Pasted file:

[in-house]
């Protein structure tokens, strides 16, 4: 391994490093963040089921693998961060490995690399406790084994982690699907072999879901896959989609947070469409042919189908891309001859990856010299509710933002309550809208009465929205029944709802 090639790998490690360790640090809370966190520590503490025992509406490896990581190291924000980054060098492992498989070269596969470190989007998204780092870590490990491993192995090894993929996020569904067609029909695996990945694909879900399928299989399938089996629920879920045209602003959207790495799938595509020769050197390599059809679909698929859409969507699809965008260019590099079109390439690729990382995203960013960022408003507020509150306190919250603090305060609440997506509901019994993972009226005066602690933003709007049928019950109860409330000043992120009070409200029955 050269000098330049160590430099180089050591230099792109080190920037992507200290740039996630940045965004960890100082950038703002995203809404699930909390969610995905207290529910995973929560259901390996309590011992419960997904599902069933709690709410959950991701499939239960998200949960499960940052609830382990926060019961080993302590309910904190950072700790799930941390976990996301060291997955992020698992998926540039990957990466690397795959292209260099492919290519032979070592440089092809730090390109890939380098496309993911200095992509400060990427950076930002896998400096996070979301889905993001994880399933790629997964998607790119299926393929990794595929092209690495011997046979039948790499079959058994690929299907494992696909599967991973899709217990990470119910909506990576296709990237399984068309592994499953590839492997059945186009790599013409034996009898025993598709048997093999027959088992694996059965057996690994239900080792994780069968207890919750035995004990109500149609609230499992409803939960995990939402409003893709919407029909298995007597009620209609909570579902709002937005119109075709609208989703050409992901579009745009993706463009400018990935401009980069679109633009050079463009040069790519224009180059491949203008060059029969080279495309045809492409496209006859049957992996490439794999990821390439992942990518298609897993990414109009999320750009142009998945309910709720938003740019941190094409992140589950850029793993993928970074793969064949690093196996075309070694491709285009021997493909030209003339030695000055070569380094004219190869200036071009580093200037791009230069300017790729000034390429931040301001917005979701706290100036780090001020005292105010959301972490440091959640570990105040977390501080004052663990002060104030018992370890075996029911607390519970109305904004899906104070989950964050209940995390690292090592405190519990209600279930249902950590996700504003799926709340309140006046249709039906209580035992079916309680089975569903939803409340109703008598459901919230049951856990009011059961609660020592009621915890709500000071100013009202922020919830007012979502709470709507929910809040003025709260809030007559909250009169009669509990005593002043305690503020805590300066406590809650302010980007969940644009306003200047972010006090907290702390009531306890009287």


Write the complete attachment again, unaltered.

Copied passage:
[in-house]
């Protein structure tokens, strides 16, 4: 391994490093963040089921693998961060490995690399406790084994982690699907072999879901896959989609947070469409042919189908891309001859990856010299509710933002309550809208009465929205029944709802 090639790998490690360790640090809370966190520590503490025992509406490896990581190291924000980054060098492992498989070269596969470190989007998204780092870590490990491993192995090894993929996020569904067609029909695996990945694909879900399928299989399938089996629920879920045209602003959207790495799938595509020769050197390599059809679909698929859409969507699809965008260019590099079109390439690729990382995203960013960022408003507020509150306190919250603090305060609440997506509901019994993972009226005066602690933003709007049928019950109860409330000043992120009070409200029955 050269000098330049160590430099180089050591230099792109080190920037992507200290740039996630940045965004960890100082950038703002995203809404699930909390969610995905207290529910995973929560259901390996309590011992419960997904599902069933709690709410959950991701499939239960998200949960499960940052609830382990926060019961080993302590309910904190950072700790799930941390976990996301060291997955992020698992998926540039990957990466690397795959292209260099492919290519032979070592440089092809730090390109890939380098496309993911200095992509400060990427950076930002896998400096996070979301889905993001994880399933790629997964998607790119299926393929990794595929092209690495011997046979039948790499079959058994690929299907494992696909599967991973899709217990990470119910909506990576296709990237399984068309592994499953590839492997059945186009790599013409034996009898025993598709048997093999027959088992694996059965057996690994239900080792994780069968207890919750035995004990109500149609609230499992409803939960995990939402409003893709919407029909298995007597009620209609909570579902709002937005119109075709609208989703050409992901579009745009993706463009400018990935401009980069679109633009050079463009040069790519224009180059491949203008060059029969080279495309045809492409496209006859049957992996490439794999990821390439992942990518298609897993990414109009999320750009142009998945309910709720938003740019941190094409992140589950850029793993993928970074793969064949690093196996075309070694491709285009021997493909030209003339030695000055070569380094004219190869200036071009580093200037791009230069300017790729000034390429931040301001917005979701706290100036780090001020005292105010959301972490440091959640570990105040977390501080004052663990002060104030018992370890075996029911607390519970109305904004899906104070989950964050209940995390690292090592405190519990209600279930249902950590996700504003799926709340309140006046249709039906209580035992079916309680089975569903939803409340109703008598459901919230049951856990009011059961609660020592009621915890709500000071100013009202922020919830007012979502709470709507929910809040003025709260809030007559909250009169009669509990005593002043305690503020805590300066406590809650302010980007969940644009306003200047972010006090907290702390009531306890009287």